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Can The Cans!

When I first started editing, you had a lot of gear in a small room, and you took a lot on faith that you were getting a good audio mixes. The reason…the best speakers in the place were in the control room, as that’s where the meat of audio production took place. You were usually relegated to stereo speakers wired into the system, or worse, the tiny speakers that were built into the monitor that was in the rack. However, I would happily go back to those days of editing in a broom closet on speakers that crack at the slightest onset of a popped “p” then the trend I’m seeing today.

With laptop computers becoming more and more powerful, and able to handle editing in 720p and 1080p, people are editing bigger projects on smaller computers. That’s not the problem…it’s how they’re listening to it. Headphones are becoming the studio monitor of the Edit DIYer, and it’s affecting their products without them really knowing it until it’s too late.

Headphones…really good headphones…have a way of bringing out the best in music. I’ve lost track of how many times I’ve listened to a song at home, then listened to it on my mp3 player with a good set of headphones. It was only on then did I fully get the layering of tracks that was done in the studio, and fully appreciated everything that the song had to offer. When you’re editing, the same things happen. You hear everything that’s on your timeline clearly, and so you therefore think that everyone else can too. The truth is you’re hearing it too good. To get a true sense of the audio mix on your piece…unplug the headphones and listen to it on speakers. There are a few reasons for this…

1)      Most people at home don’t have a sweet enough setup to replicate the mix you would be getting out of your headphones. It’s the same reason why we adhere to action safe and title safe guides when putting font into our pieces…because along the way, something is lost from our screen to the viewers. The same holds true for audio. To help remedy this, use “The Crap Test”. The behind it is quite simple…if you can make something sound great on crap speakers, then the people at home watching, no matter what their setup, will have a good audio mix. I used this theory when making an album years ago. We would set our levels on the audio board, do a quick dump to cassette, then run into the singer’s car and listen to it on the really bad speakers in his car. If something wasn’t coming through (background vocals, bass, etc), then we would go back in, adjust the levels on the board, then make another mix and test before we okayed the mix. Only after you are happy with your audio on crap speakers will everyone be happy at home.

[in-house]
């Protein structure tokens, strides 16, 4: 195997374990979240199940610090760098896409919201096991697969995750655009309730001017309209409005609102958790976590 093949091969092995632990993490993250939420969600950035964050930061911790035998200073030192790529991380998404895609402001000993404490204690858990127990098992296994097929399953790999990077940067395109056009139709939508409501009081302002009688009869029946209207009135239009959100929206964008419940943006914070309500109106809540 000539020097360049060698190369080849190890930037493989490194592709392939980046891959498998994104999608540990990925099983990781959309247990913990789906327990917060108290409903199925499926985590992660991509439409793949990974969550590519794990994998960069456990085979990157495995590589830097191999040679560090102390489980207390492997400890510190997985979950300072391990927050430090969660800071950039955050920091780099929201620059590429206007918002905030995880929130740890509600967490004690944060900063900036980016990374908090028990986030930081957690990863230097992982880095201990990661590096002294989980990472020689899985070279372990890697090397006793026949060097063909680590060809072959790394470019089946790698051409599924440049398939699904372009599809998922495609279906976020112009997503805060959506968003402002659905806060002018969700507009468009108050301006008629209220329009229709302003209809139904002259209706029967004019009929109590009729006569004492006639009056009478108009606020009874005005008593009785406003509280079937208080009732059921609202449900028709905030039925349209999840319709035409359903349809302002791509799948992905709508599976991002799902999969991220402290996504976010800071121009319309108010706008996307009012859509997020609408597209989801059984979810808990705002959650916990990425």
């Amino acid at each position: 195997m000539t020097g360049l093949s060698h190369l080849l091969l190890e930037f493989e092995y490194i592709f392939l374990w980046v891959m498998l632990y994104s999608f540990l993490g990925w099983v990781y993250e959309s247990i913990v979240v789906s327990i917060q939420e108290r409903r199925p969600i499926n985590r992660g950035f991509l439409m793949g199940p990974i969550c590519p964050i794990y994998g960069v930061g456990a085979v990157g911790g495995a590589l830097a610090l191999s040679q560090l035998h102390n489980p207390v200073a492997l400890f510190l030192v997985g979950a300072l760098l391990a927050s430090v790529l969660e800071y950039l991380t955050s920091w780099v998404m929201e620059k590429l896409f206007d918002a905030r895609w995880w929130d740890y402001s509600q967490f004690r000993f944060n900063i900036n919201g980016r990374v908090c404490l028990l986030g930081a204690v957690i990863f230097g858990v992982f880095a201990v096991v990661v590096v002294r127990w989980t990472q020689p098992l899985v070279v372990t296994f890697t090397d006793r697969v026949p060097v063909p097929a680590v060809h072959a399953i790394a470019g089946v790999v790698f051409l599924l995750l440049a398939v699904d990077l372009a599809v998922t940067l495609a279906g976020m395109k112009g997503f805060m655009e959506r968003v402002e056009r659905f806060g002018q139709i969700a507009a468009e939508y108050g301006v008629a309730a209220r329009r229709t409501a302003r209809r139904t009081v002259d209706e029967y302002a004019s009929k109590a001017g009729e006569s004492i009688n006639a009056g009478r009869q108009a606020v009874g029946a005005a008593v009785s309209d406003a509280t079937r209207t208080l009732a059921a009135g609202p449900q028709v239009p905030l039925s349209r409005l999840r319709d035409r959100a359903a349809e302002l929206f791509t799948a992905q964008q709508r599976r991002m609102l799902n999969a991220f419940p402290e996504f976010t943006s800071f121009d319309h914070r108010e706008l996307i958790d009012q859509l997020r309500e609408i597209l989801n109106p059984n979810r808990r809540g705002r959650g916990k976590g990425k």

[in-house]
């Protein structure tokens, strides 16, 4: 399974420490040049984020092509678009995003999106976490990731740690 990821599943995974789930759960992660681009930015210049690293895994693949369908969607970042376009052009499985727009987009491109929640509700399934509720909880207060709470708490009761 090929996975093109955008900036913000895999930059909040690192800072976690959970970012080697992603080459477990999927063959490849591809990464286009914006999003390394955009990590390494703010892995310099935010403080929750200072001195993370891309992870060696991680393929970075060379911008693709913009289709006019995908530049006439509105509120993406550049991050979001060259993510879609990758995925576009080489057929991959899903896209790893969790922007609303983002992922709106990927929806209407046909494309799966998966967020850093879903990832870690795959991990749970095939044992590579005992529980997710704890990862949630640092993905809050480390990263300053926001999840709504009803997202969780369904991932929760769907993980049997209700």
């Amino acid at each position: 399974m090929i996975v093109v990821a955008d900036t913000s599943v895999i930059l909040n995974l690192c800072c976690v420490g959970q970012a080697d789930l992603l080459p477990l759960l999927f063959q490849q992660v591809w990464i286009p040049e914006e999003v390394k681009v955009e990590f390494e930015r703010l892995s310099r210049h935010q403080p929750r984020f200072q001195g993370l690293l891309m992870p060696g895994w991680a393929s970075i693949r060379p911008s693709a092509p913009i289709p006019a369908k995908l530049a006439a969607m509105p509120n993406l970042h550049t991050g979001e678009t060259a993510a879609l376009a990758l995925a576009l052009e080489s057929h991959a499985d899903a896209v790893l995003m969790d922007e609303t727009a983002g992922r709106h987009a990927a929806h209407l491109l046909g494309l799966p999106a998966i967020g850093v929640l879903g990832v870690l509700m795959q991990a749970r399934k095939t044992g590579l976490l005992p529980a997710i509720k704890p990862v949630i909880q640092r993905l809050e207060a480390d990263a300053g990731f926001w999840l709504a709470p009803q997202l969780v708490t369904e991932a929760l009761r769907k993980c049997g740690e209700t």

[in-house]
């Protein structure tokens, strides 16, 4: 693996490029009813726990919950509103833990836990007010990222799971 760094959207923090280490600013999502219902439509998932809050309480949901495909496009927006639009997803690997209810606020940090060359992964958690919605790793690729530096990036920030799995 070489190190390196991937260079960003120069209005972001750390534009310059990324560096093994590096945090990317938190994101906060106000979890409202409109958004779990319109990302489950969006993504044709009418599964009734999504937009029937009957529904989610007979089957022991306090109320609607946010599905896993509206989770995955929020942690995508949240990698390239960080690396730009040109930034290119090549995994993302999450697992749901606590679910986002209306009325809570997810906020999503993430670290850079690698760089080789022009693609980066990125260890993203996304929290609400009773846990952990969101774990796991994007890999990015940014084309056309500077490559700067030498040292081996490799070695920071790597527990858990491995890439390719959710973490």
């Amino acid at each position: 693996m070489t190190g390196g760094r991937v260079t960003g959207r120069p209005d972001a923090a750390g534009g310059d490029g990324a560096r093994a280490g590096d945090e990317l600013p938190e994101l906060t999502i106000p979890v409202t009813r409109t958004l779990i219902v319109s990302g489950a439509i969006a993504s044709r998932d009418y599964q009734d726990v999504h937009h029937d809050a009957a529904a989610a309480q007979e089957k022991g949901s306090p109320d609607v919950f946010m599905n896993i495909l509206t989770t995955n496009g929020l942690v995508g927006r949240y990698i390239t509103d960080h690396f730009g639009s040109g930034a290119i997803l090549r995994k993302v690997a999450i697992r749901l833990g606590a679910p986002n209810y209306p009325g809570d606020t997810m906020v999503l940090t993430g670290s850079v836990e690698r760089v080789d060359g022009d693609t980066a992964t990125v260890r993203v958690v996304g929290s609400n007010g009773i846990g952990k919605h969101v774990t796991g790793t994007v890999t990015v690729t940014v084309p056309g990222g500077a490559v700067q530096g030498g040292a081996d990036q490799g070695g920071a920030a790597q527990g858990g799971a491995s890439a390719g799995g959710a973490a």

2)      If you stick by the “one hour for one minute of finished product” edit ratio, then by the time you get to the point where you are ready to give something a full watch-through, you can probably recite your piece word-for-word like it’s your favourite song. It’s at this point that you are officially “too close” to the project. You’ve lost objectivity in listening to it because you KNOW what’s supposed to be there. This is where the Buddy System of editing really comes in handy. I’ll go more into the Buddy System in another post, but to briefly touch on it, you need a fresh set of ears to get a true feeling for if the viewer will hear everything. If at any point during the watch-through, your buddy says “wait, back that up…what did he say?”, then you should probably adjust the mix.

3)      What you do in the edit suite may not translate well to the home viewer. Have you ever listened to something and wondered “why the hell did they put that in there?” Some kind of audio effect that, while it seemed like a good idea at the time, really doesn’t translate well in the long run? It’s the same thing as video effects…some seem like a really good idea at the time, but by the time you’re done with it; you have trouble determining what you’re actually watching. Audio can be the same way. You can have BG sound, music, SFX and actual interview sound…but if one overpowers the other, or if everything resides in the same frequency, then things start to get muddy. Remember this…sparsness breeds clarity. If you’re trying to say something with your piece, let it be heard. Don’t let the medium obscure the message.

Simply put, you can avoid a bad audio mix by doing a few simple things…listen to it on speakers, watch your audio peak meters and don’t put too much when a little will do. In the end, you’ll have a more effective piece because it can be heard.

Categories: Uncategorized Tags: , , ,
  1. Jeremy
    December 29, 2011 at 12:25 AM

    I remember the dj days we had. The board said it was in the red but when you walked the room (with people in it) everything sounded good. The customer can’t see the board so it doesn’t matter! Good times:)

  2. pcb
    December 29, 2011 at 10:07 AM

    I like the idea of helping others which you are doing. Excellent post. I didn’t understood all of it though as I don’t have technical background, but wonderfully written. Surely come back on this site to read more posts. good job. keep it up and God bless you.

  3. January 1, 2012 at 1:00 AM

    Execelent info my friend, encuestas remuneradas I just didn’t know what you published, terrific share. rellenar encuestas remuneradas

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